Here’s a wonderful article, from the blog A Knotted Life, about how to be at peace with your decision to not homeschool. My husband and I were both homeschooled for many years, and we’re very grateful for it; but we’ve decided to send our oldest child to kindergarten this fall. I had always assumed that I’d homeschool, but the closer it got, the more I panicked. I love teaching my son, and I had happily anticipated all the fun homeschooling we’d do–the field trips, the nature walks, the crafts, the science projects–but I had to reconcile myself to the fact that I am just not up for it right now. With a small, crowded apartment, a busy schedule, and a toddler and a newborn, I knew that our homeschooling days would be filled with tears and yelling; and more importantly, I knew myself well enough to know that I was prime bait for homeschooling guilt. I also knew that, if my son turned out anything like his parents, he would need a lot of help overcoming social awkwardness, and he wasn’t going to get it being homeschooled by us. (I’m not trying to perpetuate the “homeschoolers don’t do socialization” myth here, but it’s important to note that, while most homeschoolers are socialized just fine, some really aren’t–and that includes me and my husband.)
Even after realizing all these things, I still felt compelled to homeschool. Most of my friends are homeschoolers, and of course I’ve heard all the public school horror stories; so I felt horribly defensive any time it came out in conversation that I was considering public school. I escaped this mindset mostly through the example of my sister, who wrote about her decision to stop homeschooling here, and chronicled some of her kids’ positive experiences with public school here; but it was only recently that I made a final and peaceful decision about it. I realized that I had been feeling forced to choose homeschooling out of fear and guilt. Instead of thinking of homeschool and public school as two neutral options to choose from, depending on my family’s situation, my son’s personality, and the quality of our local schools, I was thinking of homeschool as the default thing, the really good and wonderful thing, and public school as the not-so-great option I could choose only if I had reallyreallyreally good reasons. Once I removed fear from the equation, I realized that my reasons for choosing public school were more than valid.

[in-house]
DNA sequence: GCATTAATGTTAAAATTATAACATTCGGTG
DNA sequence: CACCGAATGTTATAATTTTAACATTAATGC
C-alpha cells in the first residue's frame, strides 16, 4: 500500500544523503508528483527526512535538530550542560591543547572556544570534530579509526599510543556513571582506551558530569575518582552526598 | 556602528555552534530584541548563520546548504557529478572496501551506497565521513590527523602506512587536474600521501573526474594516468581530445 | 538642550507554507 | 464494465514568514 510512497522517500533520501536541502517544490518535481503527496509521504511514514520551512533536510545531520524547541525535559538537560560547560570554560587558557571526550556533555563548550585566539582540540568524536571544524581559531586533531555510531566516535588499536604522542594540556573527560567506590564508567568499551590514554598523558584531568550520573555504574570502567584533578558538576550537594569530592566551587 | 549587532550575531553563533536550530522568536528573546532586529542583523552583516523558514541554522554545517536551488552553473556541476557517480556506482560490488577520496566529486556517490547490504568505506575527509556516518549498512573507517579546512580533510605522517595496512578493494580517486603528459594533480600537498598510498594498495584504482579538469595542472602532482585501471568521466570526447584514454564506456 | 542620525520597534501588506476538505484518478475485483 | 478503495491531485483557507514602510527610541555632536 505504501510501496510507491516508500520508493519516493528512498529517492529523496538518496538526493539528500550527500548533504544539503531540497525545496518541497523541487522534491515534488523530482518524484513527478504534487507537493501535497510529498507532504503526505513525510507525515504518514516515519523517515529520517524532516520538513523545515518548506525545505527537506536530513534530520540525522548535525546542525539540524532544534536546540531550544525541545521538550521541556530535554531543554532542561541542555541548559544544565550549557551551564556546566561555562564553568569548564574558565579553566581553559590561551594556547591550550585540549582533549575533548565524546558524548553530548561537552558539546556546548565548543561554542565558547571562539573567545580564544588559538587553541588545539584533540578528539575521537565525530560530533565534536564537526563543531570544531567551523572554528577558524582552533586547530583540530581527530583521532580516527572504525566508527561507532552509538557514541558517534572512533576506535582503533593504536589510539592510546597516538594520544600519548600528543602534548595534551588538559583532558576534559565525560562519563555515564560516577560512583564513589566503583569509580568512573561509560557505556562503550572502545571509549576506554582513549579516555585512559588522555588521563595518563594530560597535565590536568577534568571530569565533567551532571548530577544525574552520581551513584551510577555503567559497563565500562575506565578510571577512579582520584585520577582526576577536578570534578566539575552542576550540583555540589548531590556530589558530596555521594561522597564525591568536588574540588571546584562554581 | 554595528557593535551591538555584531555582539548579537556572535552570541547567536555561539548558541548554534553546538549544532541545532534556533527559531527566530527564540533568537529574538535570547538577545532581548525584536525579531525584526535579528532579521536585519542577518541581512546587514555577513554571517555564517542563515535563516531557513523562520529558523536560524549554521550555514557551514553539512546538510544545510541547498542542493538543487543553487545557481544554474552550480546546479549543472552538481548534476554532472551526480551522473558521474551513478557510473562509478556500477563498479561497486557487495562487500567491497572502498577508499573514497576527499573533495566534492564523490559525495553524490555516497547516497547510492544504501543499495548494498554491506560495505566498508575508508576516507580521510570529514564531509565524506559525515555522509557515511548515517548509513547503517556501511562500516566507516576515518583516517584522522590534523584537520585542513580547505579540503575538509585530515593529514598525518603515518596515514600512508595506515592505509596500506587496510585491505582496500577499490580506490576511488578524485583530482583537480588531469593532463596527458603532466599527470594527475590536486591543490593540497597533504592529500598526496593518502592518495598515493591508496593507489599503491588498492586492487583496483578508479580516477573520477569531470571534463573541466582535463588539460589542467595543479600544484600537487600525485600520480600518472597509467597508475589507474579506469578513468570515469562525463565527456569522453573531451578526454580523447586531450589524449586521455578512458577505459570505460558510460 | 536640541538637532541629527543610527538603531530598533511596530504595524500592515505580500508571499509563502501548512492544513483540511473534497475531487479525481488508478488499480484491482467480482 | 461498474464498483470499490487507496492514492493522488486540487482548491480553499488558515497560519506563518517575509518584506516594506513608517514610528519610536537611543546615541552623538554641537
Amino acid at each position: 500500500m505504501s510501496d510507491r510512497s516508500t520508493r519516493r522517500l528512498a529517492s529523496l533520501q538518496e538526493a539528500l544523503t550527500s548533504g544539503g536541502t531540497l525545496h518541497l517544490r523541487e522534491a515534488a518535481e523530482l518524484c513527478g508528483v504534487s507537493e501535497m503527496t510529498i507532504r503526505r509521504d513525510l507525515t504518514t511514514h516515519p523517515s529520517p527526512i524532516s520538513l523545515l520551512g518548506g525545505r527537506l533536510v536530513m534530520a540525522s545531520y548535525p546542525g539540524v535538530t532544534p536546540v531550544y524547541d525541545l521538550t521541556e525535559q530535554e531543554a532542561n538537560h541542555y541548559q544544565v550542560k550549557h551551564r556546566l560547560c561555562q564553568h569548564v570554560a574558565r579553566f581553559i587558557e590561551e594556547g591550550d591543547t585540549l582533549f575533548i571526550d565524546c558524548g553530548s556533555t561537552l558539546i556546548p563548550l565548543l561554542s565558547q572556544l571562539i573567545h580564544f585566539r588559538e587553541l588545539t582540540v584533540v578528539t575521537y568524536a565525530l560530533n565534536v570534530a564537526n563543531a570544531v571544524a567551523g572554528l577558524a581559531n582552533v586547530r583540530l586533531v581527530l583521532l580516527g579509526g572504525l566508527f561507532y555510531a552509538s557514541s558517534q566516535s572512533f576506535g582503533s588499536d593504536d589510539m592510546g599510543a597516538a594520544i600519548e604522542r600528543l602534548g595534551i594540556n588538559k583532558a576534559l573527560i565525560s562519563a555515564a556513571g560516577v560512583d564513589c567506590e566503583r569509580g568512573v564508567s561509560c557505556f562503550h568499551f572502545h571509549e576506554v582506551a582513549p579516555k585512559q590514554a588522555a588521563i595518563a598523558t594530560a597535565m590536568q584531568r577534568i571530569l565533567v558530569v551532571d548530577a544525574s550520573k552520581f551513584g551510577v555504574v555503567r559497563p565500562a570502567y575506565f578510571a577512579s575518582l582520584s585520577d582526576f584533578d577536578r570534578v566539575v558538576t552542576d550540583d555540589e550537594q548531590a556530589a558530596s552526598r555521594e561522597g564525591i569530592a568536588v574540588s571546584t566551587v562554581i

I have recently realized that many other parenting decisions I’ve made have been made out of fear. I had always heard so much about how modern society fears the sacrifice and lack of independence that comes with having children, and how many people contracept because they are afraid of what parenthood will do to their lives; but I also realized that the opposite problem is possible too: I was afraid to even entertain the idea of having a small family, because I was so afraid that I would be judged, or I would not be living up to my faith.
Now obviously, fear can be a healthy thing, when we’re talking about fear of something intrinsically evil: fear of sin, fear of Hell, fear of offending God. But when we’re talking about a decision that is morally neutral in itself, such as the decision to have another child, it is not okay to be motivated by fear. Fear of falling short of the ideal picture of motherhood in my head led me to choose breastfeeding over formula, even when breastfeeding was becoming a problem for my health and my family dynamic; it led me to resist painkillers during childbirth, even when they wouldn’t have hurt the baby, and they probably would have helped me calm down; and it led me to feel horrible guilt over my inability to even imagine having a large family. Only recently have I realized that I should not let guilt be the deciding factor in the way I live my life. (And I’m not saying that I don’t feel guilty anymore! Just that now, usually, I recognize it for the seductive falsehood that it is.)
These realizations probably have less to do with my spiritual state than with the fact that, 3 kids into this, I don’t really have the energy left for any unnecessary guilt. The hell with it. And let me tell you, nothing feels so good as stepping out of the box that you have guilted yourself into and finding out that you–not the internet, or the tricks your mind plays on you, or the perceived judgement of your peers–know what is best for you.
P.S.–when I was re-reading my sister’s articles, I discovered one more that pretty much says what I’m saying here, except probably better. Here it is.